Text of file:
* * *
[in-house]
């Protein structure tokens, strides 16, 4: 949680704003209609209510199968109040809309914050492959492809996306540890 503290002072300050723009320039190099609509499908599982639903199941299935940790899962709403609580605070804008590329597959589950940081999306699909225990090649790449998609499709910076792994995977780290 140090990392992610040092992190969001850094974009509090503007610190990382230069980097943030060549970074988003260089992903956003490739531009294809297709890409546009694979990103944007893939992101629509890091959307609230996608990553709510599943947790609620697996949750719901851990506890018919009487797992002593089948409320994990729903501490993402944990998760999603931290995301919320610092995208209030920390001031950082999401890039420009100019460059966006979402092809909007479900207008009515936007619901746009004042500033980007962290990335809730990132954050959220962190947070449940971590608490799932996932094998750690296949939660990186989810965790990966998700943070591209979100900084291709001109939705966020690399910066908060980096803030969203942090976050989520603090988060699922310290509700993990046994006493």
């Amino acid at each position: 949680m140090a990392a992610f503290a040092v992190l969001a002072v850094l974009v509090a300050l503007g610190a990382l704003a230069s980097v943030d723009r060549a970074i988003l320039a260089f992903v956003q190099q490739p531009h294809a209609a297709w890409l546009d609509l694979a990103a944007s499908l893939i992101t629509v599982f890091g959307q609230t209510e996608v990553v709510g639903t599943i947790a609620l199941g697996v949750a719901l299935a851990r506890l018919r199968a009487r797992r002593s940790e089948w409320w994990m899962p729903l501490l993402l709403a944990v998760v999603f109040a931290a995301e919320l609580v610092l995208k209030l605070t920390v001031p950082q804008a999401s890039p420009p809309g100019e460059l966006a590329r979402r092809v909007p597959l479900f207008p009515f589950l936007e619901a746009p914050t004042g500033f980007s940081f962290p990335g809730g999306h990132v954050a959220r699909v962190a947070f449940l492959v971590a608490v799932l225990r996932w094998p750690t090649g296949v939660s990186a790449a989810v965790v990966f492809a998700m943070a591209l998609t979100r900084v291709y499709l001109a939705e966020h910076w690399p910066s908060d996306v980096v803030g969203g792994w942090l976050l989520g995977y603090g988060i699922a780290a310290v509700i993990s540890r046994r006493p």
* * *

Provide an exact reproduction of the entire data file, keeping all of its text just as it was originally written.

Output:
[in-house]
């Protein structure tokens, strides 16, 4: 949680704003209609209510199968109040809309914050492959492809996306540890 503290002072300050723009320039190099609509499908599982639903199941299935940790899962709403609580605070804008590329597959589950940081999306699909225990090649790449998609499709910076792994995977780290 140090990392992610040092992190969001850094974009509090503007610190990382230069980097943030060549970074988003260089992903956003490739531009294809297709890409546009694979990103944007893939992101629509890091959307609230996608990553709510599943947790609620697996949750719901851990506890018919009487797992002593089948409320994990729903501490993402944990998760999603931290995301919320610092995208209030920390001031950082999401890039420009100019460059966006979402092809909007479900207008009515936007619901746009004042500033980007962290990335809730990132954050959220962190947070449940971590608490799932996932094998750690296949939660990186989810965790990966998700943070591209979100900084291709001109939705966020690399910066908060980096803030969203942090976050989520603090988060699922310290509700993990046994006493």
């Amino acid at each position: 949680m140090a990392a992610f503290a040092v992190l969001a002072v850094l974009v509090a300050l503007g610190a990382l704003a230069s980097v943030d723009r060549a970074i988003l320039a260089f992903v956003q190099q490739p531009h294809a209609a297709w890409l546009d609509l694979a990103a944007s499908l893939i992101t629509v599982f890091g959307q609230t209510e996608v990553v709510g639903t599943i947790a609620l199941g697996v949750a719901l299935a851990r506890l018919r199968a009487r797992r002593s940790e089948w409320w994990m899962p729903l501490l993402l709403a944990v998760v999603f109040a931290a995301e919320l609580v610092l995208k209030l605070t920390v001031p950082q804008a999401s890039p420009p809309g100019e460059l966006a590329r979402r092809v909007p597959l479900f207008p009515f589950l936007e619901a746009p914050t004042g500033f980007s940081f962290p990335g809730g999306h990132v954050a959220r699909v962190a947070f449940l492959v971590a608490v799932l225990r996932w094998p750690t090649g296949v939660s990186a790449a989810v965790v990966f492809a998700m943070a591209l998609t979100r900084v291709y499709l001109a939705e966020h910076w690399p910066s908060d996306v980096v803030g969203g792994w942090l976050l989520g995977y603090g988060i699922a780290a310290v509700i993990s540890r046994r006493p």